Courtesy of Guitar World...
If you’re scoffing at the idea of having a separate area just for musical activities, keep in mind that, as a professional musician, you’re going to be spending a lot of your time doing anything but actually creating music, especially in the early stages of your career...
Booking shows, ensuring everything is in order when it comes to copyrights, publishing, and licensing, writing blogs, creating YouTube content, and typing out all things social media will take hours every day, and those are the times when a separate work station will be helpful. If you need a little more motivation, here are a few reasons to create a space just for your music.
1. Increase efficiency
If you have everything you may need frequently for your work in one spot, and it’s all organized, it’s a given that your efficiency will increase, and the more you can get done in the same amount of time, the more successful you’ll be in the end.
There should be a space where your “work things” are. This could be a certain chair and table or perhaps a desk and office chair. You likely already have these spaces, but they might not be work-only spaces... yet.
Do your best to keep "work things" separate from "personal life things," which may mean a drawer, binder, or box dedicated to just music. All of your folders, your files, and any information you’ll need while doing the million-and-one things that musicians need to work on that aren't necessarily just “making music” should be together, not mixed in with anything else.
2. Declutter to destress
Messy workplaces stress people out and don't foster clear thinking or focusing. Some people may thrive in that type of environment, but most of us aren't able to get things done in a huge mess.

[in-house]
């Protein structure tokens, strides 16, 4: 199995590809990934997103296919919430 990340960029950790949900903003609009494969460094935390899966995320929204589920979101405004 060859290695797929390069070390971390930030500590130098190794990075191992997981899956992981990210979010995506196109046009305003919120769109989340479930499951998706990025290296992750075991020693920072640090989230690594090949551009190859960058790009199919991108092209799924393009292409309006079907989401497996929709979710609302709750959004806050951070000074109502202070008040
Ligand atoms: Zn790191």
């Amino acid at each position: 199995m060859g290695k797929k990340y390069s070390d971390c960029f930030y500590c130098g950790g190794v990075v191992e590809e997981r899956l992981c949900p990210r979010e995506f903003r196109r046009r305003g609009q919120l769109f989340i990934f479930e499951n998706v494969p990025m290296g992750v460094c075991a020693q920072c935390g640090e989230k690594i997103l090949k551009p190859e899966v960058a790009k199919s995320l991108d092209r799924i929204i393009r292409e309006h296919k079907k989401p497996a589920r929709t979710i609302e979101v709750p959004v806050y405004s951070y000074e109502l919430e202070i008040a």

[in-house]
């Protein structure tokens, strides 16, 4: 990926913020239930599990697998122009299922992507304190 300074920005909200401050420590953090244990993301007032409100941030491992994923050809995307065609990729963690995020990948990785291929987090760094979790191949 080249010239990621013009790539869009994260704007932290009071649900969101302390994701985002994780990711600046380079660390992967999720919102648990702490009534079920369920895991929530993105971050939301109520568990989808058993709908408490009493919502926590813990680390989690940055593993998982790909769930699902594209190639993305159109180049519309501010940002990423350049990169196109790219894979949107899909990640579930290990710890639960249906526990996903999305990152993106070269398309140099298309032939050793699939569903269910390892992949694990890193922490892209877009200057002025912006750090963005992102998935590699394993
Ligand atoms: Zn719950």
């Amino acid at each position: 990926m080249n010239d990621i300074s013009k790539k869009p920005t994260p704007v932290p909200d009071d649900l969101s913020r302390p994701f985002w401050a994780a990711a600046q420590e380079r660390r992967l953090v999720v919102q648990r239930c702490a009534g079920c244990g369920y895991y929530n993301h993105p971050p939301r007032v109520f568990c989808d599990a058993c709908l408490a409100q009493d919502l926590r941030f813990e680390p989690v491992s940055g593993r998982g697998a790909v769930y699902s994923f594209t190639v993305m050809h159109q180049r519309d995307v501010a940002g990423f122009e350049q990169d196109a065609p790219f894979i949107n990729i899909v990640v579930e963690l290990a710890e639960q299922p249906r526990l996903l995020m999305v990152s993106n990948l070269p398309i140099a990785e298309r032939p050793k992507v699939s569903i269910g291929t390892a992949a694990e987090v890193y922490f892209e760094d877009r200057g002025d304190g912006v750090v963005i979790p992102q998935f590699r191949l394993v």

While taking the time to clean up your space may seem like an incorrect allocation of your most precious resource (time, of course), you’ll see the payoff after just a short period of time.
Keeping things relatively tidy and clean isn’t just good for keeping down stress levels, it can actually improve your mood, and that’s typically better for ticking items off your to-do list.
3. Limit distractions
As a musician, you’re going to be listening to a lot of other people’s music. It’s what helps you learn what else is out there, and while you would never copy what someone else has done, the important work of other singers, songwriters, and artists influences what you create. Listening to music is always a great thing... unless it’s taking your mind away from doing something that requires your full attention.
Try to have a music-free zone, which is reserved for difficult, complicated work. The same rule applies to things like television, movies, or even other people or pets. All of these things can be incredibly distracting, and that’s not going to get you where you’re trying to go career-wise.
You don't always need total silence, but it can be helpful, and you'll complete more tasks when you aren't being distracted by what's happening on the radio or on TV.
Hugh McIntyre is a freelance pop music journalist in NYC by way of Boston. He has written for Billboard, The Hollywood Reporter, and MTV, as well as various magazines and blogs around the world.
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